By Tate McCotter, NIJO Executive Director
“Three hots and a cot!” Let me ask, is that really the standard? Are jails required to serve meals hot? If so, how many? Let’s add to this issue. Unlike persons in the free world, inmates are dependent on jail staff to ensure that their nutritional needs are met. There are varying opinions about what might be considered “nutritious” and those opinions seem to regularly make their way into inmate-filed grievances, media and the courtroom. Administrators must balance the requirements to provide food services on a limited budget, accommodating a wide range of dietary and religious needs. It isn’t easy but knowing what the law actually requires in the preparation of meals provides the necessary framework.
Food services can be handled internally by preparing and serving meals in a suitable food services area, contracting with a private institutional food services provider or by purchasing meals from a local restaurant, hospital or other food service provider. Regardless of who is tasked with that responsibility, consider the following points as it relates to policy, procedure and daily food service operations.
- A dietitian or other qualified food service professional should develop or approve menus. The Eighth Amendment prohibits jail staff from denying inmates food or serving a nutritionally inadequate diet; and often food services is used as a measuring stick to determine compliance to the Eighth Amendment. The terms “wholesome and appetizing” may sound very subjective. Administrations should adopt and implement policies and procedures requiring a professional dietitian to plan menus for the facility. Consider the fact that detention staff is not ordinarily trained to know the minimum nutritional requirements which should be provided to inmates. While there is no clearly established constitutional requirement defining who shall prepare menus and common sense could result in a generally adequate menu development, there is a greater likelihood that the menus will be adequate and more defensible in court when using a nutritionist or dietitian to plan menus.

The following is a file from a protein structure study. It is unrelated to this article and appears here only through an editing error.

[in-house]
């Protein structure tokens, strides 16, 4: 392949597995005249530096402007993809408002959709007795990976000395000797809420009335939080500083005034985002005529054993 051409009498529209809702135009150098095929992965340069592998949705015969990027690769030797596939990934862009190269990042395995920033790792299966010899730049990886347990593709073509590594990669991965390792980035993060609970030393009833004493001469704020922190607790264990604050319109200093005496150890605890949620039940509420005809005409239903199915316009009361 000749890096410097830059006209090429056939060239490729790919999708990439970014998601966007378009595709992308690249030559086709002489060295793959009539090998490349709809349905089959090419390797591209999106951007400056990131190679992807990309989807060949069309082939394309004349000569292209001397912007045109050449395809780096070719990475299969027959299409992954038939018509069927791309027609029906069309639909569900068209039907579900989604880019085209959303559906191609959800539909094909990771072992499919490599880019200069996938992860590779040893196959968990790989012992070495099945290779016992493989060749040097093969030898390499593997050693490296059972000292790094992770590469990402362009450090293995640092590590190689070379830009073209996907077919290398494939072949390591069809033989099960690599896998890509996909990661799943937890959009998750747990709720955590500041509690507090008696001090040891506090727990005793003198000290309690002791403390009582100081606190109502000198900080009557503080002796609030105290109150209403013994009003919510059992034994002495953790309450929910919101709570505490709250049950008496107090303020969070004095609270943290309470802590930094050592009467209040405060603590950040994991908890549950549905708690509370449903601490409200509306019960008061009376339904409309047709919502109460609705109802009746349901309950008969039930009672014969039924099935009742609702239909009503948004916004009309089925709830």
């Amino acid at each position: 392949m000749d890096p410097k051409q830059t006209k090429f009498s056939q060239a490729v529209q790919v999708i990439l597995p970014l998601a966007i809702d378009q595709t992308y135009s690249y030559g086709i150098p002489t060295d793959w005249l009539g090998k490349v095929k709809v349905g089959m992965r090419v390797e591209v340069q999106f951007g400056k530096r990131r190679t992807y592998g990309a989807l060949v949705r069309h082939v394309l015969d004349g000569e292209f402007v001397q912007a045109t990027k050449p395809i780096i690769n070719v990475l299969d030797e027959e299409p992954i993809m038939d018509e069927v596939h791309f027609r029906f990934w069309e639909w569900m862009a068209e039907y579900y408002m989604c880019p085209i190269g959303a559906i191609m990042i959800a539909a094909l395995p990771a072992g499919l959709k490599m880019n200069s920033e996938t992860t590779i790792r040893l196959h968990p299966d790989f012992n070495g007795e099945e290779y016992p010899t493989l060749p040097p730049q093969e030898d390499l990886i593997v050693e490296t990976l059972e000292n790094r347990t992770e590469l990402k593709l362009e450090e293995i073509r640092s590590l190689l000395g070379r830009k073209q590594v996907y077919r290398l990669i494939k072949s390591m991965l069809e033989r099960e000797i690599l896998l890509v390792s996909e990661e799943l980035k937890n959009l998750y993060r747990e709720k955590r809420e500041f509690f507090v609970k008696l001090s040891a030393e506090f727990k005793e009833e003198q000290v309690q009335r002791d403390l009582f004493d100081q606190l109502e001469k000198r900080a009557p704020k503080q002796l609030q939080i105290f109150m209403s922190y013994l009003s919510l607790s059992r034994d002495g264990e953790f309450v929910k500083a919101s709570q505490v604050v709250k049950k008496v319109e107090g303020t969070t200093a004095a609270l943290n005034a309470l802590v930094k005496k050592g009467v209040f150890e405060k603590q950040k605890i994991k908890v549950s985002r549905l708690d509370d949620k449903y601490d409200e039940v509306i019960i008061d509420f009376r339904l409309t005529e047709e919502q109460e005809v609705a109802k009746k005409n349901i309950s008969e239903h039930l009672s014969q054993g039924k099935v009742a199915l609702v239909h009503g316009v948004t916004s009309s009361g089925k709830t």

- The menus should be reviewed and updated, at least, on an annual basis. A review allows the administration to discover potential issues with a repeated menu that, over a sustained period of time, could adversely affect inmates’ health.
- Food service staff should ensure that meals are prepared in a sanitary manner and consistent with health code requirements. Meals which are not prepared in a sanitary manner, may create a risk of disease transmission. Some jails are not regularly visited by their local health department, often forgotten until the time of a lawsuit. At that point, it could be too late to be of value. Administrators should request the county health department to inspect at least annually to provide a layer of verification to ensure operations meet required safety and health codes. Additionally, it allows for food service equipment to be checked so that maintenance requests are given a higher priority, especially when outside the control of the jail administration.
- It is not a violation of inmate rights if the administration occasionally serves more than one meal per day cold (i.e., sandwiches, salads, gelatine desserts, etc.). In fact, there is no clearly established right to receive hot meals. However, generally the courts have supported at least one meal each day being served hot, understanding the administration has the discretion to serve more than one meal hot. What is important is ensuring that inmates’ health does not suffer as a result of inadequate or unsanitary food service. Certainly an administration has the discretion to serve more than one hot meal.